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The West Port Garden: commemorating 10 years of community involvement

The West Port Garden has recently celebrated the tenth anniversary of local community association GRASS: The Grassmarket Residents Association taking on its organisation and upkeep. During which time it has gone from strength to strength and is truly a small haven of tranquillity in an otherwise busy and bustling area of the Old Town.


Ahead of the anniversary, the residents and gardeners involved decided they would commission a banner to be made in celebration. This led to the creation of the wonderful banner pictured below and currently on display as the exhibition’s centrepiece. The banner was produced by the Lister Housing Co-op’s Arts and Crafts Group and one of the exhibition panels on display gives insight into its creation.


Recently, on Tuesday 7 November a packed George Washington Browne room at Central library heard from two speakers. One was local historian and tour guide Jean Bareham who gave a fascinating talk on the West Port Gardens’ background, a tale which starts off with Patrick Geddes and his daughter Norah. Norah Geddes was responsible for the gardens’ design back in 1909 as part of the wider ‘Geddes Garden’ scheme. The talk gave great insight into the process of the garden’s creation as well as capturing the way of thinking of both Norah and her esteemed father had towards the development of green spaces in the city generally.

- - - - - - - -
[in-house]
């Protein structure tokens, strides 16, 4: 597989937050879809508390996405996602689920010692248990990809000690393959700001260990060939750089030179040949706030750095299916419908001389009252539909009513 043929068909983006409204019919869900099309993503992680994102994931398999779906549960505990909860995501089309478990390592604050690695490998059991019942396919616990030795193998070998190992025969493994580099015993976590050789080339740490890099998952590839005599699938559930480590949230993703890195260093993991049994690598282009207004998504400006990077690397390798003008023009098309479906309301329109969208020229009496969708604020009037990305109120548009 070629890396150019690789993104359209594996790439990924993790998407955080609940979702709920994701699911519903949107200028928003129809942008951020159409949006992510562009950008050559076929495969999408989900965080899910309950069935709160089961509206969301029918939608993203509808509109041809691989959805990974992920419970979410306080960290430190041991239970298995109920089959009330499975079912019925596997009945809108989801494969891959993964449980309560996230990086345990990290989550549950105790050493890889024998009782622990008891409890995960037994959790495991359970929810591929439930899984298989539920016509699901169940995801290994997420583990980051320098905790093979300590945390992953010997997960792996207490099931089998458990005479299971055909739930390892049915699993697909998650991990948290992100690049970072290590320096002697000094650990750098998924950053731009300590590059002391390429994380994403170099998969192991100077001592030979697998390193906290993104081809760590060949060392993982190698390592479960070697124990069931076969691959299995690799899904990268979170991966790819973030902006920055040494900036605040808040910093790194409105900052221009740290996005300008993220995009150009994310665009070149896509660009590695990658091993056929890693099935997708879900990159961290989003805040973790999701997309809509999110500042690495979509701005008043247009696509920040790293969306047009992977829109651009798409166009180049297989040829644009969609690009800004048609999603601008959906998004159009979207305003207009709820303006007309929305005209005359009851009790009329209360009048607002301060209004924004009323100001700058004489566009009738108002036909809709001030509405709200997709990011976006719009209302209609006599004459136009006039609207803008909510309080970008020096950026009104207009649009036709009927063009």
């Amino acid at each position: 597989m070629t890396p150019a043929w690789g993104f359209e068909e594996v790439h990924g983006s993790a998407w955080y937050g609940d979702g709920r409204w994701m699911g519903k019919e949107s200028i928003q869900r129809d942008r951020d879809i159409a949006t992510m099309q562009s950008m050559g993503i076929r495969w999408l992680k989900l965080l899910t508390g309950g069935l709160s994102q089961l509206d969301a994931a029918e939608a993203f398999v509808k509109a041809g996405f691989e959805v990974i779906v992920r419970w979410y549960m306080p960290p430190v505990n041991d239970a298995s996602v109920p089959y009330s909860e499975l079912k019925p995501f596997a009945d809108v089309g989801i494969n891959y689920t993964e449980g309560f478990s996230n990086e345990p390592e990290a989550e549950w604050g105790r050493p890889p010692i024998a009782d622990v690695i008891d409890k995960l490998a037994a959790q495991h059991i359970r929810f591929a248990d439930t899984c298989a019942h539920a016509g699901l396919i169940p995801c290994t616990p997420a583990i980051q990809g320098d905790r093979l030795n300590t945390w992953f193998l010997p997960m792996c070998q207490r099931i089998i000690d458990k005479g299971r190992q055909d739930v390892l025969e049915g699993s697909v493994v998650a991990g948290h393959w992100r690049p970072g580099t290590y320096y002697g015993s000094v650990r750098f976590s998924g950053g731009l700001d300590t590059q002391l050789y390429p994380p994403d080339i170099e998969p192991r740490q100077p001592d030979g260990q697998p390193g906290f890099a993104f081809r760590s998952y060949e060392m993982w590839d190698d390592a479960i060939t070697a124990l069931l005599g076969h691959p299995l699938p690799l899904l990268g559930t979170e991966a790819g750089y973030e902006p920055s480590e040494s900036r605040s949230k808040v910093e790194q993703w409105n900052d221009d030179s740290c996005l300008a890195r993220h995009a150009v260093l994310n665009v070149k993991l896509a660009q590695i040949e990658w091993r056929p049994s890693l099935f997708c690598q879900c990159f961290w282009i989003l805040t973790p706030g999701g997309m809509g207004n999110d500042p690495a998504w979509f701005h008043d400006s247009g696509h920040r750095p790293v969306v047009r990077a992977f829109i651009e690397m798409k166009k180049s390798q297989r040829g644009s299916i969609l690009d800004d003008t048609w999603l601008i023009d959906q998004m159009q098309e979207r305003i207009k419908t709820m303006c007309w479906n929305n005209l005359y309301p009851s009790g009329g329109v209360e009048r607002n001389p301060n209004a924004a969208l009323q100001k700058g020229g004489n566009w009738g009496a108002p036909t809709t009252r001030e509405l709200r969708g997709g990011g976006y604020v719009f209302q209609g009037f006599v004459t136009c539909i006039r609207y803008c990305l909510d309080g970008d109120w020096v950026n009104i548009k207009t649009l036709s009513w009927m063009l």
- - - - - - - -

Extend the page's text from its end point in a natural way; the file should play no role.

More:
The second speaker on the evening was Jean-Luc who is part of the Lister Arts and Crafts group for Lister Housing Co-op. Jean-Luc delighted everyone with the story of the not uncomplicated creation of the banner from first designs to the final object.


There is a book of poetry dedicated to the Garden called ‘Spaces Open: poems for the West Port Garden’. It is written by 12: an all-female writers collective and you can find more information about it via Main Point Books.


Please come along to see the fantastic display in person sometime before the end of this year and of course, experience the West Port Garden itself if you can, when it is open to the public.


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